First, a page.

Filed Under (Reviews & Opinions, Tips) by David Wiles on 06-04-2009

ScrIM_Logo Most people know they shouldn’t post their e-mail addresses in plain text on the Web anymore. Bots and spammers regularly scan sites for e-mail addresses and add them to their subscription lists. Trying to hide your address with a trick like "myname AT sun DOT ac DOT za" is helpful, but some bots can see straight through that. Scr.im hides your e-mail address behind a link and a captcha to make sure that spammers don’t get a hold of it, or at least have to prove they’re human before they can see it.
You want to give your e-mail address to a friend on a forum, but neither of you wants to go first publicly. Perhaps you want to trade addresses with someone on Twitter, but you’re afraid you’ll botch the direct message and it’ll be public. With Scr.im, you can get a URL to give out instead of your e-mail address, and the person who sees it can click on the address, confirm their humanity, and they’ll see your address.










Most services already have workarounds in place to help you keep things like personal information private between you and the person for whom it’s intended. For example, Twitter has direct messages, forums usually have private messages, and there’s always IM. However, there are some times when it’s just easier and faster to reply with your contact information, and Scr.im allows you to share confidently.
To use the service, you do have to give Scr.im your e-mail address. Type it into the front page, and the service will either generate a Scr.im URL for you, or your can type in your desired suffix if you want something a bit more personal. Once the URL is activated, you can post it freely, and anyone who wants to use it will have to verify they’re a human before your address is displayed.








Scr.im isn’t the only service that protects your e-mail address behind a captcha; Tinymail has been doing something similar for years. However, Scr.im gives you the option of personalizing your address, something Tinymail doesn’t offer. If you post your Scr.im URL publicly, you still run the risk of people you didn’t intend to have your e-mail address getting it, but it’s much safer from an anti-spam perspective than simply typing your e-mail address on the Web.


Thursday April 2, 2009

Now that mobile devices have become a primary communication tool for over 60 percent of all humanity, the effects of widespread cell phone use in the developing world are beginning to receive more attention.

eLearning Africa (eLa), the continent’s largest annual assembly of eLearning and education professionals from Africa and beyond, has announced that on May 27th, 2009, they will conduct their fourth pan-African networking event in Dakar, Senegal. The event focuses on discussing and training participants on how to use a variety of technologies for development and education within different African countries.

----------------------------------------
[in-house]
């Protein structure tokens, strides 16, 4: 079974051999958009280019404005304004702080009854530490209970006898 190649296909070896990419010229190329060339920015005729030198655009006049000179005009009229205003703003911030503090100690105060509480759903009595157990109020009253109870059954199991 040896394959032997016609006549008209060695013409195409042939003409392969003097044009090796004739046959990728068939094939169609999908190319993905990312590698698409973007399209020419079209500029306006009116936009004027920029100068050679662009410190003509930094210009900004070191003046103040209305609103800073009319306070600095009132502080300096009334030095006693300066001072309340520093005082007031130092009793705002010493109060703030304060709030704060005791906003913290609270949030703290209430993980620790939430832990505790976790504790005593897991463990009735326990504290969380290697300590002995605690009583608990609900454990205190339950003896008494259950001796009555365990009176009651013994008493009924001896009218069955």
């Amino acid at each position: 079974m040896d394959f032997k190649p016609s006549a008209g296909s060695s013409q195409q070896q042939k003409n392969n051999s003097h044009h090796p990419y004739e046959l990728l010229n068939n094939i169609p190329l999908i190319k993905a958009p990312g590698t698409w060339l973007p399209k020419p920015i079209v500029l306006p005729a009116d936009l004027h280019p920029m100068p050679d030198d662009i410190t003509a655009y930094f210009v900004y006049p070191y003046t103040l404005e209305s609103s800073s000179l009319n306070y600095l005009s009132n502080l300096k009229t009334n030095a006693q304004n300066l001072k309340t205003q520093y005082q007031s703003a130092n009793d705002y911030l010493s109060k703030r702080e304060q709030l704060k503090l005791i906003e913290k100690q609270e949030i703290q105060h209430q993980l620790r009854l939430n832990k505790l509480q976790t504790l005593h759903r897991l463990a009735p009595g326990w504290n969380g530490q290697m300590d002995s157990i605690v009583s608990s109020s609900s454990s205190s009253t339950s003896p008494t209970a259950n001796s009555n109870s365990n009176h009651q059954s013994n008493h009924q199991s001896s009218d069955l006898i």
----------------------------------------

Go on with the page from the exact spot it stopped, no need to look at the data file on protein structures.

Last year, over 1500 attendees from 83 countries gathered to discuss e-learning and distance education in the developing world. Recently, eLa announced that it its call for papers for 2009 has resulted in over 430 submissions from around the globe.
“The recent election of US President Barack Obama has elicited an unprecedented frenzy of hope across Africa,” said Kenyan journalist Reuben Kyama in a statement. “With an African-American president in office, the majority of the continent’s 750 million people anticipate a new dawn in the realm of socio-economic and political affairs.”

Conference organizers have set up a scholarship program to ensure participation of Africans with financial constraints. The organization said that conference participation will help the African practitioners lay the groundwork towards achieving their goal of education for all.

“In Africa, we have a lot of challenges particularly with connectivity,” said Chijioke A. Eke, a past conference participant from Sidmach Technologies Nig. Ltd in Nigeria. “Students in rural areas have a lot more challenges. Those that are there are not in touch with what is happening out in cities and they have less access. How can we take e-learning down to where the challenge is? Mobile,” he said, holding up a handset. (See the full video here.)

Conference attendees at past events have included representatives from Google and Cisco, plus hundreds of smaller independent technology and educational firms. Today, eLa is working on collecting donations to sponsor men and women from remote regions who would not otherwise be able to attend. For more information on the eLearning Africa Scholarship Program or to make a donation, visit www.elearning-africa.com.

Posted By:  Jamie Lendino